With the share of Islamic banking surpassing 10% in the total banking sector, there is an increasing focus on human resource development for Islamic banking and finance in Pakistan.
The State Bank of Pakistan (SBP) recently launched an initiative to develop and support centres of excellence in Islamic banking and finance at various universities and academic institutions in the country. Consequently, some of the top academic institutions contemplate setting up teaching and research centres specialising in Islamic banking and finance.
The Institute of Business Administration (IBA) is said to have already received a large grant from the SBP to set up a centre of excellence in Islamic finance, and other prestigious universities, including Lahore University of Management Sciences (LUMS), have applied for significant sums of money to develop Islamic finance courses and modules.
As part of the SBP initiatives, universities and institutions wishing to develop Islamic finance education will be supported financially if they wish to set up specialised chairs in Islamic banking and finance.
It is a commendable initiative but this begs an important question: how many academicians are there in Pakistan who can hold such specialised chairs?
Perhaps not very many people are aware of the fact that Darul Uloom Karachi, an Islamic seminary run by Mufti Rafi Usmani and Mufti Taqi Usmani, has for long been offering education in Islamic banking and finance. Consequently, almost all the Islamic financial institutions in Pakistan have employed graduates of Darul Uloom Karachi.
Another notable institution that has provided human resources for Islamic banks and financial institutions in Pakistan and overseas is International Islamic University Islamabad (IIUI), but lately it has lost its central position to some new players like PAF Karachi Institute of Economics and Technology (PAF-KIET) and COMSATS Institute of Information Technology, Lahore. These new institutions now feed personnel into local Islamic banks and financial institutions.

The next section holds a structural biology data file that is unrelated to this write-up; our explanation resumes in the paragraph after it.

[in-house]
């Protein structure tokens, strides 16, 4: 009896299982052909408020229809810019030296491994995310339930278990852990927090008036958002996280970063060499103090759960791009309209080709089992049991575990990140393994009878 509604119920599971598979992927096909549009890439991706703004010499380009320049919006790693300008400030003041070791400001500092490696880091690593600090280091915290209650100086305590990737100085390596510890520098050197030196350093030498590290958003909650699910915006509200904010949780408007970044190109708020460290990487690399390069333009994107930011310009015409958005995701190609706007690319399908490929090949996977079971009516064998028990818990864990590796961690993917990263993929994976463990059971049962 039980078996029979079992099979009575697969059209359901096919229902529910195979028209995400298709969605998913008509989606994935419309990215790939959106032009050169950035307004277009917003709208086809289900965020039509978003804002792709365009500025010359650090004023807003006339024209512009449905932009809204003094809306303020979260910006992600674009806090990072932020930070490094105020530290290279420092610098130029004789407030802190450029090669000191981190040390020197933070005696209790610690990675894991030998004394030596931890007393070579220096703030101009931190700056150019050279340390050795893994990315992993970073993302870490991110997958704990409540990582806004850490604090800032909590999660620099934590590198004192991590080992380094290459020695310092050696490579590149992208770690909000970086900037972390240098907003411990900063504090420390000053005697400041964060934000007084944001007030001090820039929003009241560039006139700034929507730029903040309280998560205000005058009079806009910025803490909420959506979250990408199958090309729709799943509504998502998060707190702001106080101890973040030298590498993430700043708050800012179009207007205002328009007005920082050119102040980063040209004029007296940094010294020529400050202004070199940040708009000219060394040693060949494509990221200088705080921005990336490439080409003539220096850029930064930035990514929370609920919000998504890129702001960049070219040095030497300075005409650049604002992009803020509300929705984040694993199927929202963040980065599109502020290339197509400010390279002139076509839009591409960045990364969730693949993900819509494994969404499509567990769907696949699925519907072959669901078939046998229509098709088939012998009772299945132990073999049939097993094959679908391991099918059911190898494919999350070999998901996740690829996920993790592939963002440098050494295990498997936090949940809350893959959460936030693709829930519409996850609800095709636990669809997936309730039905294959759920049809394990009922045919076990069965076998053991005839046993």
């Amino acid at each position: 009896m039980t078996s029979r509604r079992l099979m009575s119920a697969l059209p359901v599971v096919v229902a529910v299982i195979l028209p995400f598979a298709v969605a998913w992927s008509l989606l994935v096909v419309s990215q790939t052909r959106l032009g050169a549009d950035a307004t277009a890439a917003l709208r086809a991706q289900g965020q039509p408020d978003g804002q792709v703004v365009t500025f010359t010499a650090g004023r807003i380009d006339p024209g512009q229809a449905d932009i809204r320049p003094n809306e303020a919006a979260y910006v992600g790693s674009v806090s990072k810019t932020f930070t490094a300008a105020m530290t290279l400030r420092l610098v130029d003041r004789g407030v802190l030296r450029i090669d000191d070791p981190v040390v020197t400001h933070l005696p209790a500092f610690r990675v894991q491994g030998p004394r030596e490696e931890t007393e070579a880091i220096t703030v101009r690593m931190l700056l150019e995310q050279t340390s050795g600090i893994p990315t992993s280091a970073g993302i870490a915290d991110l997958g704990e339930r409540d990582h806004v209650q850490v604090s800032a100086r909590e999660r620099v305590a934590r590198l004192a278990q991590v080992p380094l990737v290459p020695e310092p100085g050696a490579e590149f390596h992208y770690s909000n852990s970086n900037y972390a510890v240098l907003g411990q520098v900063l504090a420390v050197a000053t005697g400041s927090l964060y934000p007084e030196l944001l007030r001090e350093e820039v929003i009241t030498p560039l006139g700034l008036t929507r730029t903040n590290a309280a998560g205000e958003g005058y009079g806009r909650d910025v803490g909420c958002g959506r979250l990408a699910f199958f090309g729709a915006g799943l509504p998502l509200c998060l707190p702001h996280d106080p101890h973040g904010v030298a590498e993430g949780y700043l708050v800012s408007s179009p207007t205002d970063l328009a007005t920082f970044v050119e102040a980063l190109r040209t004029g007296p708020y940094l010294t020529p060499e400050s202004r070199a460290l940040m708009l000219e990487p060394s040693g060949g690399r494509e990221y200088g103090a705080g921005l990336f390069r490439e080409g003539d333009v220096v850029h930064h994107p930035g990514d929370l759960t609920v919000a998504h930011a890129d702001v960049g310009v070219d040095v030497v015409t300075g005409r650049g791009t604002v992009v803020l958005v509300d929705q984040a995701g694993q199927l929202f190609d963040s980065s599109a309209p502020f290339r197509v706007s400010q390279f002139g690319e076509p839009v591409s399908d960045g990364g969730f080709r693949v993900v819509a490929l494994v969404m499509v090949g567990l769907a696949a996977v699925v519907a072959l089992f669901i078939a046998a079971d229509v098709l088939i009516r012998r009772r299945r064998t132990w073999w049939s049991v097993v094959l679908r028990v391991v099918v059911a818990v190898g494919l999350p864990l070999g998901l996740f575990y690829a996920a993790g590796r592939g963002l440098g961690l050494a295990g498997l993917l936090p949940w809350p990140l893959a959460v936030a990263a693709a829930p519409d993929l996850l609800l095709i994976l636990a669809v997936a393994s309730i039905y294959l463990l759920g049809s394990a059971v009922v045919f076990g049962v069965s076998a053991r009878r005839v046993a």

While Darul Uloom Karachi has been a forerunner in Islamic finance education in Pakistan, the basic approach has been juristic, ie, with a heavy focus on Shariah and law. The entry of new players like LUMS and IBA is expected to bring a new dimension to teaching of Islamic banking and finance, with a focus on quantitative analysis.
Demand for highly qualified personnel in Islamic banking and finance is increasing. According to Edbiz Consulting, a London-based Islamic financial think tank, by the end of 2014, the global size of Islamic financial services industry will surpass $2 trillion. With this, it is expected that demand for human resources will also increase, globally as well as in Pakistan.
According to an on-going global poll at islamiceconomist.com, IIUI is recognised as the leading university in the world that has fed personnel into Islamic financial services industry globally. There is a need to reinvigorate this university by connecting it with the industry.
The current government is focusing heavily on the development of physical infrastructure. Maryam Nawaz has been given the task of youth and human capital development.
The government must revisit the role of Islamic finance education in reforming curricula of Islamic seminaries as well as universities and colleges. In this respect, there is a need to look into the hybrid model that IIUI provides. This institution should not be treated just like another university in the country but rather its international character should be preserved and enhanced.
Another aspect of Islamic finance education is its commercial viability. The likes of government of Malaysia take Islamic finance education very seriously. Consequently, a number of universities in Malaysia have started feeding personnel into Islamic financial institutions throughout the world.
This is an area in which Pakistan can play an even bigger role, if the government decides to include Islamic banking and finance as a strategic sector in its growth and development strategy.
So far, global recognition of Islamic finance qualifications offered by Pakistani institutions is rather limited. In the last three years, Global Islamic Finance Awards (GIFA) has recognised the likes of ETHICA (a Dubai-based provider of Islamic finance qualifications), INCEIF (based in Kuala Lumpur), Universiti Utara Malaysia, Durham University (UK), IBFIM (Malaysia) and CIMA (UK).
Pakistani institutions have not pitched themselves for global recognition and it is perhaps the time that such institutions start marketing themselves globally. (8016)